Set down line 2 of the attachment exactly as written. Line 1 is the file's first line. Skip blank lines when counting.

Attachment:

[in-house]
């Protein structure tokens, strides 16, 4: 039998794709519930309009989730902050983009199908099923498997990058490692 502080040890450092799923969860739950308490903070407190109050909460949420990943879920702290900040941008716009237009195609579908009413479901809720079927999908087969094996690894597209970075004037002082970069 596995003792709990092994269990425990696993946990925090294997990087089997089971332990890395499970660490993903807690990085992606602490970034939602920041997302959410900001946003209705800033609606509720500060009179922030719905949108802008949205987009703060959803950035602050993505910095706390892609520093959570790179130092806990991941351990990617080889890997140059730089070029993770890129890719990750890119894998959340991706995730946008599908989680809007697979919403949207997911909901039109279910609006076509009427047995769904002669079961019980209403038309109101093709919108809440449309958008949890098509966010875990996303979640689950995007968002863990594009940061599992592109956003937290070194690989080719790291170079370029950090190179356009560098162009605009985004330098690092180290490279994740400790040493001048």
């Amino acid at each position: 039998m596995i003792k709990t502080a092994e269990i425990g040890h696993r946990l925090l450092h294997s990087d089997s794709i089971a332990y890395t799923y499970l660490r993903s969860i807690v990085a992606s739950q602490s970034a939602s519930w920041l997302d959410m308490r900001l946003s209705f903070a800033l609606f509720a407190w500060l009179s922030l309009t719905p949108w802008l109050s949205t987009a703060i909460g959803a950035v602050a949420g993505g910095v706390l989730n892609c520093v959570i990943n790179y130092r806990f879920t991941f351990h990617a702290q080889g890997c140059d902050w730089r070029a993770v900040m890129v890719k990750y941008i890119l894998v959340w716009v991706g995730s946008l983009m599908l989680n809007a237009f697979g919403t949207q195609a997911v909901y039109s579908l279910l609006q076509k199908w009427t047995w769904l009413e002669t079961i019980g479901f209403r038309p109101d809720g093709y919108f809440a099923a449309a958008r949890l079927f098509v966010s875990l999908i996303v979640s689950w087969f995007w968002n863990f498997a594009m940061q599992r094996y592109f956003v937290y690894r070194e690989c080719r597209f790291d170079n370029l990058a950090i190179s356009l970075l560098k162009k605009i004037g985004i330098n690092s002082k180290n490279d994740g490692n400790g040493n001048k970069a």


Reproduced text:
């Protein structure tokens, strides 16, 4: 039998794709519930309009989730902050983009199908099923498997990058490692 502080040890450092799923969860739950308490903070407190109050909460949420990943879920702290900040941008716009237009195609579908009413479901809720079927999908087969094996690894597209970075004037002082970069 596995003792709990092994269990425990696993946990925090294997990087089997089971332990890395499970660490993903807690990085992606602490970034939602920041997302959410900001946003209705800033609606509720500060009179922030719905949108802008949205987009703060959803950035602050993505910095706390892609520093959570790179130092806990991941351990990617080889890997140059730089070029993770890129890719990750890119894998959340991706995730946008599908989680809007697979919403949207997911909901039109279910609006076509009427047995769904002669079961019980209403038309109101093709919108809440449309958008949890098509966010875990996303979640689950995007968002863990594009940061599992592109956003937290070194690989080719790291170079370029950090190179356009560098162009605009985004330098690092180290490279994740400790040493001048």